Maintaining Professionalism

Published: 10/19/2012 8:50 AM

​Maintenance of a healthy student and teacher relationship is vital to the proper management of any classroom environment.  The teacher has the responsibility of remaining in control of the classroom at all times.  This control is not limited to student behavior but also includes the teacher's own personal behavior.  The following tips that are listed have been developed to help teachers handle themselves in a professional manner.


Do not wait until the discipline problem becomes personally offensive to you as a teacher. In short, don't wait until you are mad to deal with the problem. This is a common pitfall and especially dangerous to those of you who are naturally easy to get along with. Don't forget that maintaining order in your classroom is one of your responsibilities just like planning and presenting lessons; it is not a personal issue between you and the student. This is a problem that all new teachers face to varying degrees largely due to the fact that we live in a society that values nonconfrontational traits in our citizens. I do not feel that this is a flaw in our society, but it will not work when dealing with youngsters.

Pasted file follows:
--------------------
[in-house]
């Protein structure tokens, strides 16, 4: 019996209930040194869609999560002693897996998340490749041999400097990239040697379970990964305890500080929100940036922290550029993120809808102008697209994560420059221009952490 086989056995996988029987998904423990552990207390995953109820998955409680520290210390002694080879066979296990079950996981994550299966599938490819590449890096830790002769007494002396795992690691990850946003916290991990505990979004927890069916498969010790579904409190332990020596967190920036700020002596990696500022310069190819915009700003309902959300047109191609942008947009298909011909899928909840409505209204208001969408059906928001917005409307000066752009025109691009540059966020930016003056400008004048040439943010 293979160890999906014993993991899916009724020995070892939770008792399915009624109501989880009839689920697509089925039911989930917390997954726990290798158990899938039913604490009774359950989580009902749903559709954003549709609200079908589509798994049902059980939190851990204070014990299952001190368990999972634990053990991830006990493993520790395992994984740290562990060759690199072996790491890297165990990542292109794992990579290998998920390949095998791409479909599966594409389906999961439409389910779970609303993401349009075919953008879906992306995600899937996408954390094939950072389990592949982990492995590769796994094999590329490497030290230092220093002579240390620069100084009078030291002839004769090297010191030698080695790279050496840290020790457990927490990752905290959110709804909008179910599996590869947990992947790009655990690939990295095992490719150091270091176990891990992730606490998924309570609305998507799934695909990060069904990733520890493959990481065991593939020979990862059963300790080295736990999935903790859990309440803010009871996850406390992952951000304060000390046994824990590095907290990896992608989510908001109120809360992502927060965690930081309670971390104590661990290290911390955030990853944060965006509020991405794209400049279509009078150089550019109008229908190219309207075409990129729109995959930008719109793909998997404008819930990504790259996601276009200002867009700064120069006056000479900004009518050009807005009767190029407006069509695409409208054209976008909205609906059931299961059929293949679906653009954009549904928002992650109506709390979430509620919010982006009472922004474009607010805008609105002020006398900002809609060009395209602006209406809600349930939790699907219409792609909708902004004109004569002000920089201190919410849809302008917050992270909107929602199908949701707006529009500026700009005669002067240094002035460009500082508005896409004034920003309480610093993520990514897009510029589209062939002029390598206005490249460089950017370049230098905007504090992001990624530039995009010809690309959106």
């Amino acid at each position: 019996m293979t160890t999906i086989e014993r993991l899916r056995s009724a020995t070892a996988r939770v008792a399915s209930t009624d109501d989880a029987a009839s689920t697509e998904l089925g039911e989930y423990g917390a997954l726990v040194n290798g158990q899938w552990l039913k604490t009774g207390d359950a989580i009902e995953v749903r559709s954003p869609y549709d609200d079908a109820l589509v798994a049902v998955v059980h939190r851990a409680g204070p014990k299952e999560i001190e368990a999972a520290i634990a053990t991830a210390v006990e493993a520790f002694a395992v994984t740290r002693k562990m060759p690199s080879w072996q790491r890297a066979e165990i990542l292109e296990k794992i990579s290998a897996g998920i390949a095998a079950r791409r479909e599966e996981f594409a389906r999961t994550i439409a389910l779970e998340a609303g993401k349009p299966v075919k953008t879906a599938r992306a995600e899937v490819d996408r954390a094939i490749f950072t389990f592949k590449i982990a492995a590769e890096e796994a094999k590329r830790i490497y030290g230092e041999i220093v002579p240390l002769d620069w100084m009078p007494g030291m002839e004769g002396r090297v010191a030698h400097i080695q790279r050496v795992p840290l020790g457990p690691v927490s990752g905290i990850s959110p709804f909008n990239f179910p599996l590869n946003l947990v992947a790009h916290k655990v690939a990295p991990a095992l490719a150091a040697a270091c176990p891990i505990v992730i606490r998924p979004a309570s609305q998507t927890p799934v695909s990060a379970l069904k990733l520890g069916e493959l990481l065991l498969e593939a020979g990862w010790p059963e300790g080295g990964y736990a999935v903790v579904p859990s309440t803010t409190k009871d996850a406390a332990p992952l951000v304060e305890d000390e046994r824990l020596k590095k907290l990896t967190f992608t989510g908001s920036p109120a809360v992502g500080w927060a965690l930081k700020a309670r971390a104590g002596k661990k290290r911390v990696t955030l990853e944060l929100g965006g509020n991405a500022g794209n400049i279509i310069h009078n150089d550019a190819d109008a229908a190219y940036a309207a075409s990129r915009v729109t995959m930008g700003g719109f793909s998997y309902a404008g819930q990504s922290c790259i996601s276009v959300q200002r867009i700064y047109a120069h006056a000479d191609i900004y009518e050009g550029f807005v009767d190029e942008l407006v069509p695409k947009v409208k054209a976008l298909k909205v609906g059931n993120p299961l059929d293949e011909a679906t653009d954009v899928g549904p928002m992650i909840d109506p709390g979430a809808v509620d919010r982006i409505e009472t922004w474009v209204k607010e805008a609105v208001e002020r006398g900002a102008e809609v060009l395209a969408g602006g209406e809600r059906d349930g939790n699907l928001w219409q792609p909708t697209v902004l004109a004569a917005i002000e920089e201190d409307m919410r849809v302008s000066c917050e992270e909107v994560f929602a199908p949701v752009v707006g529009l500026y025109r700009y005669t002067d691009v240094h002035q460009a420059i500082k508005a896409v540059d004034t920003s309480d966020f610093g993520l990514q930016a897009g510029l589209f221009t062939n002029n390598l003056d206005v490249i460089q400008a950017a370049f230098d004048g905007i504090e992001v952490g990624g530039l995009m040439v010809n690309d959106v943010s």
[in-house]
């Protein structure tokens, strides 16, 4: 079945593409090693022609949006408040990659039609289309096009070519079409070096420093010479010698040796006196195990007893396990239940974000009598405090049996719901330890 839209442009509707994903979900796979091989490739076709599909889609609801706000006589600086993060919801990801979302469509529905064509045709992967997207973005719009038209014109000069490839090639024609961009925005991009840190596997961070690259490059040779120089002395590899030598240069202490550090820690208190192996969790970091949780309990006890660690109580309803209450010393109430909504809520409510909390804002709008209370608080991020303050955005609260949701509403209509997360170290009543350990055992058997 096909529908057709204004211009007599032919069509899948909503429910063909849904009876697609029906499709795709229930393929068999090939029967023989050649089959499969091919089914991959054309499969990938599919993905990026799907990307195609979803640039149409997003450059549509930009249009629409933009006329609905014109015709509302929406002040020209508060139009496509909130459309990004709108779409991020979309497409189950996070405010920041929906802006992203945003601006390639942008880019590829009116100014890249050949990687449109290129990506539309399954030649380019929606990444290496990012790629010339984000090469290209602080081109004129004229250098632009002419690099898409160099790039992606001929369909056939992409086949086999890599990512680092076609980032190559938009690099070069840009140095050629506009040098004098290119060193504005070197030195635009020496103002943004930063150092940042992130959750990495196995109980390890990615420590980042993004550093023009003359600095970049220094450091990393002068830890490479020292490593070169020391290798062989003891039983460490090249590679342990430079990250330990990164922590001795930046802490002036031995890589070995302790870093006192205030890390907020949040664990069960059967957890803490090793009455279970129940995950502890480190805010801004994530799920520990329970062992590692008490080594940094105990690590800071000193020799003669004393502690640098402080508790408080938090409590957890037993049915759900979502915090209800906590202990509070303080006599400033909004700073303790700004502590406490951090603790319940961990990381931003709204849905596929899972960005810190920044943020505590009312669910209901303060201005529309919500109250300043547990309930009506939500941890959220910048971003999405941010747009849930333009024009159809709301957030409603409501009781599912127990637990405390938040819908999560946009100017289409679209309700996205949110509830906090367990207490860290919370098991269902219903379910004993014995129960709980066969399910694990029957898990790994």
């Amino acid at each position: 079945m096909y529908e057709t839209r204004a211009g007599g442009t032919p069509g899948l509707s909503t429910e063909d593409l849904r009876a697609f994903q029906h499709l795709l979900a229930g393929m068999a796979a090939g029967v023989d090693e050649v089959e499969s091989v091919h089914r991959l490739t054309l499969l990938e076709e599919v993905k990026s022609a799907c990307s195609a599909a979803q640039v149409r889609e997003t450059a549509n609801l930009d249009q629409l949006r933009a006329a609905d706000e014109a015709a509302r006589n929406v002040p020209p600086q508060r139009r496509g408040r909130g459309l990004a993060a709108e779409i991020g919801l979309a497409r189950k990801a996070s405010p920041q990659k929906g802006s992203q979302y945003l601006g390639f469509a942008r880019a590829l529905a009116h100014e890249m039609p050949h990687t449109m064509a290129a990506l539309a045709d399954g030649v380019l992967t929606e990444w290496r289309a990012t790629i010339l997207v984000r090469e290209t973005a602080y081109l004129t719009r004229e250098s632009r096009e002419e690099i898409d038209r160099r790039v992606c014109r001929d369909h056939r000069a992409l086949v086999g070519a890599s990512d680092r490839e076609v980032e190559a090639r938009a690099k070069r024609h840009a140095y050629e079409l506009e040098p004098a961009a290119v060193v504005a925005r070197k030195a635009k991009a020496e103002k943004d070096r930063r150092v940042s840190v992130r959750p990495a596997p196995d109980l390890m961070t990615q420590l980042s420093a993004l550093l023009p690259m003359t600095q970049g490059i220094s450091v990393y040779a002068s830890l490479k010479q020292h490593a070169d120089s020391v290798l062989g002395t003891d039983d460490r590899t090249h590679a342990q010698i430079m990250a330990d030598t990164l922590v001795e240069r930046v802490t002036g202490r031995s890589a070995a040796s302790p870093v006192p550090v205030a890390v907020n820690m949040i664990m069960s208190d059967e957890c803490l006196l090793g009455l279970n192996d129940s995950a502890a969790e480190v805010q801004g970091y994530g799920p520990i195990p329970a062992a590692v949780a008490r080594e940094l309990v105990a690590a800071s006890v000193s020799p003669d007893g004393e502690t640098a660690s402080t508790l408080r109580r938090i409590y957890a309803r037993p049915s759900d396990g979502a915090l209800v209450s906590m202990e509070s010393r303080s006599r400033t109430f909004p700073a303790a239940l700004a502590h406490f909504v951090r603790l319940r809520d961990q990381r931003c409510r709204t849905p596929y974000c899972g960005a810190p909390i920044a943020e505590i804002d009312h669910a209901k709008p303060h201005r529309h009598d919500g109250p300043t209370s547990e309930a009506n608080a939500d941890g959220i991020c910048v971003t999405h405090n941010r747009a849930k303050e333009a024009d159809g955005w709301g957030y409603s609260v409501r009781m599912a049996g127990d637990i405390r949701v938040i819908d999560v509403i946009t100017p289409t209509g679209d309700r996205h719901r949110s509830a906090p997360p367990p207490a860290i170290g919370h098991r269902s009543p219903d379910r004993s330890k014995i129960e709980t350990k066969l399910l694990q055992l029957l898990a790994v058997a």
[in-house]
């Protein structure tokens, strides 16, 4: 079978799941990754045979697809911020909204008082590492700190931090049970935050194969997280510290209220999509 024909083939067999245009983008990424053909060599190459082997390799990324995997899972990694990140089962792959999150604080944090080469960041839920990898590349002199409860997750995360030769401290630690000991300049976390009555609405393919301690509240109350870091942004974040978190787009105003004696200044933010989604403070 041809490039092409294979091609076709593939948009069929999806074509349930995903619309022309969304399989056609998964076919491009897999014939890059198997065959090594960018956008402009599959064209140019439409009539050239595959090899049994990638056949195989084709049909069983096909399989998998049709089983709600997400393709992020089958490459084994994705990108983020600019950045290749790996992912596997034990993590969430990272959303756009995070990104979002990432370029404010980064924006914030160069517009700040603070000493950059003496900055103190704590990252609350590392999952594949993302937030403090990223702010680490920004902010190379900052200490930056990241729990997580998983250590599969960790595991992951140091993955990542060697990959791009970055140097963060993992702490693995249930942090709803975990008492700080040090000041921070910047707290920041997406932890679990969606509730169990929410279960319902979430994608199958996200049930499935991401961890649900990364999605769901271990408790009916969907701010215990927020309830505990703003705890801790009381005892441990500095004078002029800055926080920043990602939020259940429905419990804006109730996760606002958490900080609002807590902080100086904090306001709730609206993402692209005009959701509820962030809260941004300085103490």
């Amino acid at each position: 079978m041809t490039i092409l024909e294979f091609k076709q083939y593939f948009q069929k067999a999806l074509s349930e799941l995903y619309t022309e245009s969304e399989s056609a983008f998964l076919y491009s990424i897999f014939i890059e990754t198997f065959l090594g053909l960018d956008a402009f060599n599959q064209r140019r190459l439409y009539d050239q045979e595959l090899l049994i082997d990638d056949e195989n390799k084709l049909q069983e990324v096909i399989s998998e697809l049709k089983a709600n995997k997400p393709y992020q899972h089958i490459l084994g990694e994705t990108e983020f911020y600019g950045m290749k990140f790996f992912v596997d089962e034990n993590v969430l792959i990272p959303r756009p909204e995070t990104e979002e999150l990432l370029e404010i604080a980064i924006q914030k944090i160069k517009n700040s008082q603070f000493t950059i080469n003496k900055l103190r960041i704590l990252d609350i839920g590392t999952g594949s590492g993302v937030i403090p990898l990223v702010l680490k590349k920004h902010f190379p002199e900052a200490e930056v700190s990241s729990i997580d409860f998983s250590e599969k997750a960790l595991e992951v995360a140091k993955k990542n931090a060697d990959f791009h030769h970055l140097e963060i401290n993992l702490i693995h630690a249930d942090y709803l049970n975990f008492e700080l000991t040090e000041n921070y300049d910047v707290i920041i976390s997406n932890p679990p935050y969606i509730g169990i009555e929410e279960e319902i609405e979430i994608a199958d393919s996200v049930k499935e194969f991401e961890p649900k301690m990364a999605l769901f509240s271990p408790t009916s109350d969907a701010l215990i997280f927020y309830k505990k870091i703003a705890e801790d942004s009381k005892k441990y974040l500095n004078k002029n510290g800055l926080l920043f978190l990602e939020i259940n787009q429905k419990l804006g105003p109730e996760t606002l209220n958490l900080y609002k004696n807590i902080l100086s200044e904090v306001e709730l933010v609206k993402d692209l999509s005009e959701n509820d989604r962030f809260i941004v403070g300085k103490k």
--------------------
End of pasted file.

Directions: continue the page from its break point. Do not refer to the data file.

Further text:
Remove the student from their source of attention. Many confrontations can be handled quickly and effectively if they are simply discussed one-on-one between the teacher and the student. The student may not feel the same pressure to persist if they are no longer in view of their peers. However, this does not mean that it is acceptable to challenge the student to a duel of wits once you have left the classroom. It is still very important to remain calm and explain to the student how their behavior was unacceptable as well as the consequences of such behavior.
Establish clear expectations concerning student behavior and definite consequences associated with deviations from those behaviors. I believe wholeheartedly in the idea that students are looking for the boundaries of acceptable behavior. Save yourself and them the trouble by establishing those boundaries early. Many discipline problems could be minimized with clear expectations and consistent consequences. I went as far as to have students and parents sign classroom conduct agreements at the beginning of each year. Those documents often diffused arguments concerning unfair treatment and unclear expectations.
Stay Calm!!! Yelling and screaming until you are blue in the face and the veins are jumping out of your neck will only fuel the problem and leave you feeling defeated at the end of the day. Refuse to be lured into a shouting match. If a student is not rational enough to talk to, put them in a place where they can calm down a little before you continue your talk.
Forgive quickly. I have been shamed by dreading the sight of a student returning to class after suspension only to have them greet me in a very courteous and sometimes apologetic manner. Often the student may be looking for a fresh start, I encourage you to give it to them it could be the encouragement they need to make a substantial change in their behavior.
The following websites provide additional information concerning classroom management and maintaining professionalism in the classroom:
Laura Arnold
Office of Career and Technical Education
300 Sower Blvd., 5th Floor
Frankfort, KY 40601
(502) 564-4286
Fax (502) 564-4800